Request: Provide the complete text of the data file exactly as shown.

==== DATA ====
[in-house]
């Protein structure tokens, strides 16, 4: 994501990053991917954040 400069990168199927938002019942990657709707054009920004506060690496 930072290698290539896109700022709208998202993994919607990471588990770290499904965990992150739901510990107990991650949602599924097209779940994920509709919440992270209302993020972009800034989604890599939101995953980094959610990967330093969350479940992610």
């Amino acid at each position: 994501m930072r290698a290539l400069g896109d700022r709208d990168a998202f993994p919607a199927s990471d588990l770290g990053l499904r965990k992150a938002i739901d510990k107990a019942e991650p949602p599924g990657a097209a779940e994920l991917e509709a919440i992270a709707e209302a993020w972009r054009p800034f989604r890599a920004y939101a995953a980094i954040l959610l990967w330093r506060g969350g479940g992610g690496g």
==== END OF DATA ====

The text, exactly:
[in-house]
């Protein structure tokens, strides 16, 4: 994501990053991917954040 400069990168199927938002019942990657709707054009920004506060690496 930072290698290539896109700022709208998202993994919607990471588990770290499904965990992150739901510990107990991650949602599924097209779940994920509709919440992270209302993020972009800034989604890599939101995953980094959610990967330093969350479940992610």
């Amino acid at each position: 994501m930072r290698a290539l400069g896109d700022r709208d990168a998202f993994p919607a199927s990471d588990l770290g990053l499904r965990k992150a938002i739901d510990k107990a019942e991650p949602p599924g990657a097209a779940e994920l991917e509709a919440i992270a709707e209302a993020w972009r054009p800034f989604r890599a920004y939101a995953a980094i954040l959610l990967w330093r506060g969350g479940g992610g690496g």